Gideon's Ephod

Then the men of Israel said to Gideon, “Rule over us, you and your son and your grandson also, for you have saved us from the hand of Midian.” Gideon said to them, “I will not rule over you, and my son will not rule over you; the LORD will rule over you.” And Gideon said to them, “Let me make a request of you: every one of you give me the earrings from his spoil.” (For they had golden earrings, because they were Ishmaelites.) And they answered, “We will willingly give them.” And they spread a cloak, and every man threw in it the earrings of his spoil. And the weight of the golden earrings that he requested was 1,700 shekels of gold, besides the crescent ornaments and the pendants and the purple garments worn by the kings of Midian, and besides the collars that were around the necks of their camels. And Gideon made an ephod of it and put it in his city, in Ophrah. And all Israel whored after it there, and it became a snare to Gideon and to his family. So Midian was subdued before the people of Israel, and they raised their heads no more. And the land had rest forty years in the days of Gideon.

(Judges 8:22-28, ESV)

Within the context of the story, the author is setting up the reader to understand Gideon's fall, with Israel thinking to make him king, Gideon resisting the temptation in part, but yielding to the temptation to an opulent use of the spoil (verging on if not attaining idolatry) from the war with the Midianites. To do so, he orders the golden earrings and crescents to be collected. The story almost lends itself to be saying, "look how many Midianites were killed based on the earrings and crescents."

The meaning of the crescents are straightforward: they were probably moon worshipers. I'm wondering what it is about the earrings that made them significant. Why would it be considered tautological that Ishmaelites wear golden earrings?

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  • Are you asking about the earrings, that the Hebrews might have worn as well, or that they were golden? – gideon marx Jan 26 '15 at 17:54
  • No I'm asking what about the fact they were Ishmaelites made it clear they would all wear earrings. Was there symbolism? – Ben Mordecai Jan 26 '15 at 18:05
  • @All A "Good Question", but no "Good Answers"....Hmmmm. We need to find somebody with a good shovel and start digging...;-) – Tau Jan 30 '15 at 10:20

The answer isn't symbolism - it was that the Ishmaelites were wealthy traders of luxury items (gold, jewels, spices) who would travel to distant lands like Ethiopia and Yemen for their precious cargo. They would ride on camels because it was impossible to cross the hostile desert any other way. It was a dangerous trip, and they were well paid for their efforts.

In this passage in Judges, the Ishmaelites wore gold earrings because of their wealth from international trade. Even their camels wore expensive finery -- their collars were decorated with gold too.

Another place the Ishmaelites appear is Genesis 39:1, where a caravan of Ishmaelite traders purchase Joseph and sell him as a slave on their way through Egypt.

You can see a similar display of wealth when the queen of Sheba (Ethopia) visited Solomon in 1Kings 10. She too came on a caravan of camels and brought enormous quantities of gold, precious stones and spices. She wasn't an Ishmaelite, but she was coming from the country that was the source of their luxury items. See also Psalm 72:15 and Isaiah 60:6.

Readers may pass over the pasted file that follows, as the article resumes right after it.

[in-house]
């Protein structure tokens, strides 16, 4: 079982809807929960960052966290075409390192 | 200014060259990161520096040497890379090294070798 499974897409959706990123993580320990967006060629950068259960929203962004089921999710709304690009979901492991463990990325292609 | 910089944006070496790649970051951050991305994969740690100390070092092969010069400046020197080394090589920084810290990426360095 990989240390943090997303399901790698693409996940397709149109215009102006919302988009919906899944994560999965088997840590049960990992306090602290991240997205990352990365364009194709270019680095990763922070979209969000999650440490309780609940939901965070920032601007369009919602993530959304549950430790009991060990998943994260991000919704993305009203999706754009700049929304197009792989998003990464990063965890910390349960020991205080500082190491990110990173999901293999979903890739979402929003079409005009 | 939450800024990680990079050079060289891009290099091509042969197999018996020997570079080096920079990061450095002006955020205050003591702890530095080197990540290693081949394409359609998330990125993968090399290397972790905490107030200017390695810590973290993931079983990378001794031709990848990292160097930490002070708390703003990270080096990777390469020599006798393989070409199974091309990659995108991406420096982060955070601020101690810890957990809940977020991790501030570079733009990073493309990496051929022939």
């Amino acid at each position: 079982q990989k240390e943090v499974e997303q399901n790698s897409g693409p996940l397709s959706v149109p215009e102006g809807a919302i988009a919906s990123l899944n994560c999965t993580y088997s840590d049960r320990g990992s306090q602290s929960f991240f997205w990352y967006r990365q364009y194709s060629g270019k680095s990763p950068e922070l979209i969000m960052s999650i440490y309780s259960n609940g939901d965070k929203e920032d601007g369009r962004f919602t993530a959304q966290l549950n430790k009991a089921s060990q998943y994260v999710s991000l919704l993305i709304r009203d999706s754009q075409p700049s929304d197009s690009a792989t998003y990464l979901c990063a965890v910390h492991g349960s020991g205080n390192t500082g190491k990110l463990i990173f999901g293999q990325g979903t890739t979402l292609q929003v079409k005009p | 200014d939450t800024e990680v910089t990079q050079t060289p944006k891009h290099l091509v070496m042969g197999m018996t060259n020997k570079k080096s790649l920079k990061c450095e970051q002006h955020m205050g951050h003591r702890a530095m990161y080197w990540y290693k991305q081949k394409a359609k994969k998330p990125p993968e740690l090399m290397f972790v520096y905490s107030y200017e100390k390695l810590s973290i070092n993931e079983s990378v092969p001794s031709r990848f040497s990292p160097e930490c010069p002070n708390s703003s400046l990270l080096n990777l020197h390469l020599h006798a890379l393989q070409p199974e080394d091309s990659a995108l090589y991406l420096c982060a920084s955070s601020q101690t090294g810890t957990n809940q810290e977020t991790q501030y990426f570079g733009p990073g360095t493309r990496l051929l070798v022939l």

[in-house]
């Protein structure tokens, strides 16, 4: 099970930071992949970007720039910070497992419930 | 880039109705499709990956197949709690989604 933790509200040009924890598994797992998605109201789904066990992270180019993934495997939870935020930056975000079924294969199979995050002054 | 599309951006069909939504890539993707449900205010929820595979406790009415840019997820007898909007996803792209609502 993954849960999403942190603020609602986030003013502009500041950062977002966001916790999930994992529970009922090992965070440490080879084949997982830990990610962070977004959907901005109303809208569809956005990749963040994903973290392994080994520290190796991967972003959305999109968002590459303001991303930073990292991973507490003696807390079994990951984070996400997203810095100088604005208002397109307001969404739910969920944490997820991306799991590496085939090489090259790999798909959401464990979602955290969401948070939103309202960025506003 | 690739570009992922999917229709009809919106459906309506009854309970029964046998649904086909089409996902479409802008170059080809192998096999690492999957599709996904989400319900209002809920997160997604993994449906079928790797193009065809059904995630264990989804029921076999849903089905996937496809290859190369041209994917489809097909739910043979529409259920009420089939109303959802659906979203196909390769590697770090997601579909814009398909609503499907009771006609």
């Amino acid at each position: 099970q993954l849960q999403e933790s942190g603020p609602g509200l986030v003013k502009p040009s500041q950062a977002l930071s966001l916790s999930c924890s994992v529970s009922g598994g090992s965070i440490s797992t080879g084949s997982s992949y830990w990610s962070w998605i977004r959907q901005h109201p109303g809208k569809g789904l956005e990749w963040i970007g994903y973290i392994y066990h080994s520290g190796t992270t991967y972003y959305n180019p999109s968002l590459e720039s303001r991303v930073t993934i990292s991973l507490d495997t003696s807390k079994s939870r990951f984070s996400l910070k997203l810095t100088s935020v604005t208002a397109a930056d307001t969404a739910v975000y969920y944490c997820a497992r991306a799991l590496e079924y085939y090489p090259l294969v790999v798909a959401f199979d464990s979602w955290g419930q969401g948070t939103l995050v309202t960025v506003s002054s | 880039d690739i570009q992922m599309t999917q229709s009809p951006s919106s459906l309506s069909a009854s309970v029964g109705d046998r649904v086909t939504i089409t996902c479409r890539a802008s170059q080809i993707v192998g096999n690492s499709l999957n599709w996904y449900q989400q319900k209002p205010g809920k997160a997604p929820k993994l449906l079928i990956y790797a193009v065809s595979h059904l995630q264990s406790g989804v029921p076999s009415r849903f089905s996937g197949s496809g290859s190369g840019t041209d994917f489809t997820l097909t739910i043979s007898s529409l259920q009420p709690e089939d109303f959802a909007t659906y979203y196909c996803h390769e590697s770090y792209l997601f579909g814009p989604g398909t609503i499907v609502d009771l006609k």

• This answers so many other questions from Genesis that I've always had about the Ishma'eliym! – Adinkra Sep 1 '16 at 8:55

It is possible that the reference has some symbolic, or rather, religious inference, perhaps understood as common in the day, but lost to us. To the point, Islam has a term, 'Jaahiliyaah' (spelling?). It means 'darkness without the guidance of Allah' roughly, but also the 'The Time of Darkness before the arrival of Muhammed'. Before Muhammed brought Islam, Allah was a moon god that was worshipped throughout the middle east. I have read that Muhammed's own family worshipped Allah the moon god. It was widespread, to say the least. We, meaning I, know very little about their practices concerining golden earrings, perhaps this knowledge is findable. But I know that Allah moon god's symbol was the crescent, as the ornaments also are. Also, a 'tie-in'. Islam specifically forbids followers from wearing earrings and nose rings, and no gold at all. (For this last statement, I claim no expertise at all. I have read this from multiple islamic q&a type forums, mainly it came up related to questions concerning jewelry, and Jaahiliyaah always came up.). These Ishmaelites are the direct ancestors of the first Muslims. 'Jaahiliyaah' is talking about them. With the prohibition of earrings, specifically golden ones, in Islam, I suggest that it strongly hints some relativity of the earrings to pre-Islamic Allah worship. I truly wish there was some way to know if the earrings were likewise crescent moon-shaped.

  • Welcome to Biblical Hermeneutics Stack Exchange William, thanks for contributing! Be sure to take our site tour to learn more about us. We're a little different from other sites. – Steve Taylor Feb 15 '17 at 12:59
  • At first, I thought this was a really strange answer, especially given it contains almost zero hermeneutic reasoning. I think the 'Islam' side of your answer is conjecture and irrelevant to the OP's question. However, this is a somewhat helpful train of thought considering how pervasive moon-worship was in ancient Arabian people. This is not a great answer to the OP's question and provides very little basis for its claims, but has some useful thoughts. – Steve Taylor Feb 15 '17 at 13:12

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